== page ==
Dictionary.com
definitions
  • synonyms

extroversion

[ek-struh-vur-zhuh n, -shuh n, ek-struh-vur-, -stroh-]
See more synonyms on Thesaurus.com
noun
  1. Also extraversion. Psychology.
    1. the act of directing one's interest outward or to things outside the self.
    2. the state of being concerned primarily with things outside the self, with the external environment rather than with one's own thoughts and feelings.Compare introversion(def 3).
  2. Pathology. a turning inside out, as of the eyelids or of the bladder.

Origin of extroversion

1650–60; 1915–20 for def 1; extro- + Latin versiōn- (stem of versiō) a turning
Related formsex·tro·ver·sive, ex·tro·ver·tive, adjectiveex·tro·ver·sive·ly, ex·tro·ver·tive·ly, adverb
Dictionary.com Unabridged Based on the Random House Unabridged Dictionary, © Random House, Inc. 2018
British Dictionary definitions for extrovertive

extroversion

extraversion

noun
  1. psychol the directing of one's interest outwards, esp towards social contacts
  2. pathol a turning inside out of an organ or part
Compare introversion
Derived Formsextroversive or extraversive, adjectiveextroversively or extraversively, adverb

Word Origin

C17: from extro- (variant of extra-, contrasting with intro-) + -version, from Latin vertere to turn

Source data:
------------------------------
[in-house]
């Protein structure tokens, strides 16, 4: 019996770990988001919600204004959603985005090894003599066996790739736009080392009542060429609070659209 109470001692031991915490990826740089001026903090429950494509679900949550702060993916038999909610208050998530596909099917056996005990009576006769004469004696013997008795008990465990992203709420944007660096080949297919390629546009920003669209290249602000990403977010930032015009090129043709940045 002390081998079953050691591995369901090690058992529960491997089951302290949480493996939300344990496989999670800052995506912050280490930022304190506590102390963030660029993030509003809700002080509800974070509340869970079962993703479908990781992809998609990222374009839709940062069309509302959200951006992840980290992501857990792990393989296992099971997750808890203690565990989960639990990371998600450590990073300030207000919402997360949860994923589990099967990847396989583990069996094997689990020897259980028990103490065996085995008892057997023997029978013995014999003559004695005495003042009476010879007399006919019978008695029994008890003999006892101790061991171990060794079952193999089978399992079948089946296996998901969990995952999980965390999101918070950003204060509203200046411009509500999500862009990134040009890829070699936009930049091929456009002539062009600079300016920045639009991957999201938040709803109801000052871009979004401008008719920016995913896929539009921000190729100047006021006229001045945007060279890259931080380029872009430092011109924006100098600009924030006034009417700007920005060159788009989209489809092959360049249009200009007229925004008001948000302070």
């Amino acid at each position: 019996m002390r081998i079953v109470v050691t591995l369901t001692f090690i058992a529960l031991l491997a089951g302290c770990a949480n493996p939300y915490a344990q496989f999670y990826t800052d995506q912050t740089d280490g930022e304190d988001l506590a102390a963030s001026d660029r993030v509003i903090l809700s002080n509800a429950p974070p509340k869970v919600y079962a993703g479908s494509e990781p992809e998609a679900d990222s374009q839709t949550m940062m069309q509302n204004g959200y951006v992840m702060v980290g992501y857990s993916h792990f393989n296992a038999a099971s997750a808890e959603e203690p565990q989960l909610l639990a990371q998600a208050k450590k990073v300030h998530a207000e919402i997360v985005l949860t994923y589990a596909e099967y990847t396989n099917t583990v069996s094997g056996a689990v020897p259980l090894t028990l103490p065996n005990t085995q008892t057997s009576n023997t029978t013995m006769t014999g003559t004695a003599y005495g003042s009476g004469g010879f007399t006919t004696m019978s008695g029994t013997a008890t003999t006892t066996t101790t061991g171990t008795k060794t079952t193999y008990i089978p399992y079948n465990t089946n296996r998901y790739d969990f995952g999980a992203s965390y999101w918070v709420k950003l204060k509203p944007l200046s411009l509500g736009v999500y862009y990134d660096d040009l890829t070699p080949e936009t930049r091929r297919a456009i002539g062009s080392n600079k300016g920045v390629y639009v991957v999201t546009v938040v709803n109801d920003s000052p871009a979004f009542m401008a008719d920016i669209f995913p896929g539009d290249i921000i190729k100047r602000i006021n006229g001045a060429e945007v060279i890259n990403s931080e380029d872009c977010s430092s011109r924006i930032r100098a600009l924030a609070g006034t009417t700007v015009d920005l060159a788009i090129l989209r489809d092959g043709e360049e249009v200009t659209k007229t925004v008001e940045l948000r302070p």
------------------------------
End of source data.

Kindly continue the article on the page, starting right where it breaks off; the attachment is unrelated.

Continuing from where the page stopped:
Collins English Dictionary - Complete & Unabridged 2012 Digital Edition © William Collins Sons & Co. Ltd. 1979, 1986 © HarperCollins Publishers 1998, 2000, 2003, 2005, 2006, 2007, 2009, 2012

Word Origin and History for extrovertive

extroversion

n.

mid-17c., "condition of being turned inside out," noun of action from obsolete verb extrovert (v.) "to turn inside out," from extro- + Latin vertere (see versus). Earliest as a word in mysticism; pathological sense attested from 1836; modern use in psychology attested by 1920.

Online Etymology Dictionary, © 2010 Douglas Harper

extrovertive in Medicine

extroversion

n.
  1. A turning inside out, as of an organ or part.
  2. Interest in one's environment or in others as opposed to or to the exclusion of oneself.
The American Heritage® Stedman's Medical Dictionary Copyright © 2002, 2001, 1995 by Houghton Mifflin Company. Published by Houghton Mifflin Company.